The lessons in local high school anthem protests

Commentary: Micah Rice

By Micah Rice, Columbian Sports Editor

Published:

 

One week ago, National Football League stadiums were epicenters on one of the nation’s biggest fault-lines.

Friday, tremors involving race relations and respect for one of the nation’s most cherished symbols rippled across McKenzie Stadium.

As The Star Spangled Banner was sung, five players on the Evergreen High School football team kneeled.

On the other sideline, at least three players on the Prairie High School team kept their fists aloft during the anthem.

Like dozens of NFL players who did so last Sunday, those high school players at McKenzie viewed their protest as a repudiation of racial inequality, police brutality and comments by President Donald Trump, who called players who protest during the anthem “sons of bitches.”

“It’s just what we believe in, with what’s going on in America right now,” said Prairie sophomore A.J. Dixson, who raised his fist during the anthem. “We believe it’s right to do that right now.”

When asked why specific message or cause he was conveying, Dixson replied “that black lives matter, really.”

The protest didn’t sit well with Logan Nicholson, an Evergreen senior who sang The Star Spangled Banner on Friday.

When he saw his classmates kneeling, his heart dropped. Then his frustration rose.

“It’s unfortunate to me that the symbolism of the flag and the anthem is not understood by so many,” Nicholson said. “Too many people have sacrificed and died to wave that flag and sing the anthem as a proud recognition of our independence and liberty.”

Nicholson respects his classmates’ right to protest and strive for change. But he wishes they would in turn respect those who sing in honor of sacrifices made for the nation.

“The way to make a difference is not through disrespecting such a symbol,” he said. “Embrace active change. Get involved in your community. Be kind to your neighbor. Practice equality and the values you support in your own life.”

Four players on the Fort Vancouver football team also kneeled during the national anthem before their game against Kelso at Kiggins Bowl.

Shawn Mintah, who stood but locked arms with kneeling players, said they want to send a message of unity, not disrespect.

“We want to show we’re not standing for what’s going on right now in America,” Mintah said.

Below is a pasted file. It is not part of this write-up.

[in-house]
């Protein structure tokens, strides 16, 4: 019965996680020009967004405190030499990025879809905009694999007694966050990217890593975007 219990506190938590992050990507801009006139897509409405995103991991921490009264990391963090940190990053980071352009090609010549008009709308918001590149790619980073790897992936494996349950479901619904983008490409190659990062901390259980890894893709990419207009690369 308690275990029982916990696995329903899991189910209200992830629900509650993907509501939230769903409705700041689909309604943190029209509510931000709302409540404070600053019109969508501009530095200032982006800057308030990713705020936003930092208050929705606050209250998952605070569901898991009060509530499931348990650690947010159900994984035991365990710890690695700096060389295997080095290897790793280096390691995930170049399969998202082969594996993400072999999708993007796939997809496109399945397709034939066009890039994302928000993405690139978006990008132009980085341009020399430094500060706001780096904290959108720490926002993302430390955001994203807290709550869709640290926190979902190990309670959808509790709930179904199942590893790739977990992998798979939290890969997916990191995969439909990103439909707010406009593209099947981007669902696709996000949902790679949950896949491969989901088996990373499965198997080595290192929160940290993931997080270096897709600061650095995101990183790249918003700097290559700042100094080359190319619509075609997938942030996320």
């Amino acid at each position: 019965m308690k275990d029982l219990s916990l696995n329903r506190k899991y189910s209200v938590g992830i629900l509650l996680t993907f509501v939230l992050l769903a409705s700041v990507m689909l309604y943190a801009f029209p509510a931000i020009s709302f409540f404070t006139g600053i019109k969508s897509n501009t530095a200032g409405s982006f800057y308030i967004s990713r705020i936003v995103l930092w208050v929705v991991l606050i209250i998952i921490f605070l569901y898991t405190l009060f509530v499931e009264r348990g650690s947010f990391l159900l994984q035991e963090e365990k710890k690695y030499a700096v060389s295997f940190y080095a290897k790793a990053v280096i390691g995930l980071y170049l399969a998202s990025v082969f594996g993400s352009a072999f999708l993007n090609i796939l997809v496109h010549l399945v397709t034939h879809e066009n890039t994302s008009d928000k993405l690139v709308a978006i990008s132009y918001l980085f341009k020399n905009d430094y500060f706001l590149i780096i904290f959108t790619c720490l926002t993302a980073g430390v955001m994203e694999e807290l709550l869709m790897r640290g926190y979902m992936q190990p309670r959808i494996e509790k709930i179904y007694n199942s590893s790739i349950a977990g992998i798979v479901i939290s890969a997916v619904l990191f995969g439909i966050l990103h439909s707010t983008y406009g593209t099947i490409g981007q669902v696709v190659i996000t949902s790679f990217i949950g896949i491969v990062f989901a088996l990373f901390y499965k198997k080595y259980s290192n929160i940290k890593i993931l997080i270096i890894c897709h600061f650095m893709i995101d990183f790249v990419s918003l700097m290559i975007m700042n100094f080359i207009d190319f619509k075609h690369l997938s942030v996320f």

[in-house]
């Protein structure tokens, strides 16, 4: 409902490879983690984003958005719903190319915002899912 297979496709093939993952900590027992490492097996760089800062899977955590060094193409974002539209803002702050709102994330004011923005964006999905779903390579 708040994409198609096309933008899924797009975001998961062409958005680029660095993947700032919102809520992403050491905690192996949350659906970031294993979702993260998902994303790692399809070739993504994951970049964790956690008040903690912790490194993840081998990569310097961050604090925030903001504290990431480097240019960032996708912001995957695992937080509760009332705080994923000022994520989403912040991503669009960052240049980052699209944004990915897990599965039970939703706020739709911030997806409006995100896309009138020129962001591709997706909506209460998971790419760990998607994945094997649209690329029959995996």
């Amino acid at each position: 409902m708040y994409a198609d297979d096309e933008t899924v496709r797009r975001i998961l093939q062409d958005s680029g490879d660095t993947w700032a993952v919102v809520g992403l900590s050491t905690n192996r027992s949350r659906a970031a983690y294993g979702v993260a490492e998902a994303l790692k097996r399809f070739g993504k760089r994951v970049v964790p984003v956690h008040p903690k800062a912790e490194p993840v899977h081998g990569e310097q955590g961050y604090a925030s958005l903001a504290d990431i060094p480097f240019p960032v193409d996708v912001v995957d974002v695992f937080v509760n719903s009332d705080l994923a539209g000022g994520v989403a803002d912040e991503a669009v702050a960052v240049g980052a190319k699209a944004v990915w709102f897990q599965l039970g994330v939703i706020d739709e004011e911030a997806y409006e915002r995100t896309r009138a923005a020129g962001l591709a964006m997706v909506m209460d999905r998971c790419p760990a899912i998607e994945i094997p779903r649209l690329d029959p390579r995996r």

Darius Jackson, one of the Fort players who kneeled, said his older brother was shot by police a year and a half ago.

“I do it for my brother,” Jackson said, “and I do it for my dad and mom. I plan on doing it every game.”

The Fort players said their decision was supported by the team’s coaching staff.

Back at McKenzie, Evergreen head coach Terry Hyde said he was not aware some of his players planned to kneel. He chose not to interject himself into the debate.

“I had no idea and I have no opinion on that,” Hyde said. “I have my personal opinion, but I’m going to keep it to myself. Our district is clear. We have no position on that. My official position is that we have no position.”

When politics becomes interjected in sports, it strikes a chord. That is because sports is supposed to be a sanctuary, a place to escape from real-life troubles and stresses.

That is true with high school sports. But high school sports are also an extension of the classroom. Fields, gyms and diamonds are places where teenagers learn lifelong lessons about teamwork, hard work and respect.

And that’s what I hope becomes of this, an opportunity to learn.

I hope the athletes who kneeled did so with true conviction, and not just because pro athletes did so on television. I hope they back up their on-field protest with concrete action to help us build a better community.

I hope the athletes don’t take for granted their right to free speech. But I also hope they take time to respectfully listen to people like Nicholson, for whom the flag and anthem hold a special place.

On the other hand, I hope those who rush to condemn those protests actually look at why black athletes feel compelled to act. Go beyond jingoistic talking points. Listen to those whose upbringing, culture and life experience are different than yours, even if you disagree.

This Sunday, many NFL players will lock arms during the national anthem as a show of unity.

We can also have unity here in Clark County, but only with respect and empathy for all.

Micah Rice is The Columbian’s sports editor. Reach him at 360-735-4548, micah.rice@columbian.com or via Twitter @col_mrice.